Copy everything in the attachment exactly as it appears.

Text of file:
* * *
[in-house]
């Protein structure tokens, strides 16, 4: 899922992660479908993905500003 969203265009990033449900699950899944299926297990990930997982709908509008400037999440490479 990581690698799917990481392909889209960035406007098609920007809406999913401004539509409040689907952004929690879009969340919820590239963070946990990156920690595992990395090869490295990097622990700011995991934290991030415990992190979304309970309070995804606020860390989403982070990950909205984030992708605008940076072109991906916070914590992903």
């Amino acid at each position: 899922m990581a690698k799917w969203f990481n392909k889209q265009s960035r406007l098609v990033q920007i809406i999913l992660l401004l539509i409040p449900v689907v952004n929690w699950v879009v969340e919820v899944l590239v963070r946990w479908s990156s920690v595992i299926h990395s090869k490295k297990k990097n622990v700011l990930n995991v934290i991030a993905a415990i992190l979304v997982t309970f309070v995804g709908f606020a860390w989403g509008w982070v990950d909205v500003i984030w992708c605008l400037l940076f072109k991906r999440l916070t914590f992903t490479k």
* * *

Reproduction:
[in-house]
């Protein structure tokens, strides 16, 4: 899922992660479908993905500003 969203265009990033449900699950899944299926297990990930997982709908509008400037999440490479 990581690698799917990481392909889209960035406007098609920007809406999913401004539509409040689907952004929690879009969340919820590239963070946990990156920690595992990395090869490295990097622990700011995991934290991030415990992190979304309970309070995804606020860390989403982070990950909205984030992708605008940076072109991906916070914590992903």
């Amino acid at each position: 899922m990581a690698k799917w969203f990481n392909k889209q265009s960035r406007l098609v990033q920007i809406i999913l992660l401004l539509i409040p449900v689907v952004n929690w699950v879009v969340e919820v899944l590239v963070r946990w479908s990156s920690v595992i299926h990395s090869k490295k297990k990097n622990v700011l990930n995991v934290i991030a993905a415990i992190l979304v997982t309970f309070v995804g709908f606020a860390w989403g509008w982070v990950d909205v500003i984030w992708c605008l400037l940076f072109k991906r999440l916070t914590f992903t490479k």